Facebook's chief executive Mark Zuckerberg said the company is expanding end-to-end encryption on its WhatsApp messaging service.
Texts sent on WhatsApp are already protected so they can only be seen by the sender and recipient. People have been able to back up their messages in the cloud, using Alphabet’s Google Drive and Apple’s icloud. But, while WhatsApp doesn’t have access to those backups, Apple and Google potentially do.
Now, Facebook will allow users to choose to enable end-to-end encryption on their backups as well, meaning neither WhatsApp nor the cloud-service providers will be able to access them.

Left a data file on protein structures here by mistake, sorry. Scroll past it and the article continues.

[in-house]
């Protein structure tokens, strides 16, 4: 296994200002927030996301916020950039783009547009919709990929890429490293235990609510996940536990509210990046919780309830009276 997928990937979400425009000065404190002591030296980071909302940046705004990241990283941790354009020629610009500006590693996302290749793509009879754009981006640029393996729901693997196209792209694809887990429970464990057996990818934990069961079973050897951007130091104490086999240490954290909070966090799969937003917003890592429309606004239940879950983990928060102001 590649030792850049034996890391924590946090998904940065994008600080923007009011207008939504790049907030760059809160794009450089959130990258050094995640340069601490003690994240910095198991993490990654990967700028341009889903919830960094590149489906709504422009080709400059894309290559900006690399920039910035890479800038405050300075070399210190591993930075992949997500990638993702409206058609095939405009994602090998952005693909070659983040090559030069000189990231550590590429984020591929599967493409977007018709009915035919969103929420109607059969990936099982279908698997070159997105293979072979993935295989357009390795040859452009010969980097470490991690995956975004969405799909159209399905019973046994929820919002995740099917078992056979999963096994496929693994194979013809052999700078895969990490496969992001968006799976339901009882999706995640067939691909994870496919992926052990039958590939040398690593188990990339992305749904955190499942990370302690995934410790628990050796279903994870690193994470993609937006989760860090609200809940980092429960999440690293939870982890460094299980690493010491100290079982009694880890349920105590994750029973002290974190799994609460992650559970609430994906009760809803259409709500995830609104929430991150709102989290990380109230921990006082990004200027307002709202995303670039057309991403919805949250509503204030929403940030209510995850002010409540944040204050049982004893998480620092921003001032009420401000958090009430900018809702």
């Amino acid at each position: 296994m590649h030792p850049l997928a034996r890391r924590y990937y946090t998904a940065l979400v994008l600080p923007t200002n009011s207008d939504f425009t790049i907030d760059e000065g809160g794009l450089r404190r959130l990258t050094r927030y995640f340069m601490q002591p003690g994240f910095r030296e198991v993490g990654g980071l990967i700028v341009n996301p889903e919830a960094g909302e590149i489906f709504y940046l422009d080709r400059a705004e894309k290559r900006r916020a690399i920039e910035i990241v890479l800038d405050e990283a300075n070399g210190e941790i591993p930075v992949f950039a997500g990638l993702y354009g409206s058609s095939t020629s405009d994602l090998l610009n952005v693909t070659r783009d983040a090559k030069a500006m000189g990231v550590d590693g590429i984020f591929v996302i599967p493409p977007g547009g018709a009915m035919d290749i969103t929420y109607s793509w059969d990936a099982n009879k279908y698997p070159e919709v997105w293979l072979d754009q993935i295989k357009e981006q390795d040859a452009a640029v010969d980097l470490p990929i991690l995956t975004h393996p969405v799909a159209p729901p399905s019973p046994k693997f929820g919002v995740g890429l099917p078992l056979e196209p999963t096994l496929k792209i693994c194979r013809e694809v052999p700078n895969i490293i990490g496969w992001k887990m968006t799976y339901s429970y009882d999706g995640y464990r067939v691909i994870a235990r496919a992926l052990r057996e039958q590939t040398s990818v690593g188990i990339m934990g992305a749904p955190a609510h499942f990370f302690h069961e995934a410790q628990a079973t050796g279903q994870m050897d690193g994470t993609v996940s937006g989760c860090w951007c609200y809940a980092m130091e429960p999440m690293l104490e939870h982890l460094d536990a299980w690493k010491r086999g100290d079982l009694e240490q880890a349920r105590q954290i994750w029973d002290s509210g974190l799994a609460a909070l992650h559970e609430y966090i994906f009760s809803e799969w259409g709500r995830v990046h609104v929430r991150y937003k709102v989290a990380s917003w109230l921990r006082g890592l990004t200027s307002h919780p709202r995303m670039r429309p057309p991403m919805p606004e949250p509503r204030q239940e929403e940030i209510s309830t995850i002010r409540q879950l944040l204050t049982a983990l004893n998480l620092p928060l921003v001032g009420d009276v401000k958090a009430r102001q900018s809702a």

“We’re adding another layer of privacy and security,” Mr Zuckerberg said in a blog post on Friday. “WhatsApp is the first global messaging service at this scale to offer end-to-end encrypted messaging and backups, and getting there was a really hard technical challenge.”
The move arrives as Facebook faces scrutiny over its privacy polices for the messaging service. Earlier this week, ProPublica published a report highlighting how contract workers sift through millions of private messages that have been flagged by users as potentially abusive.
The non-profit investigative organisation subsequently made clear that WhatsApp doesn’t break the end to end encryption.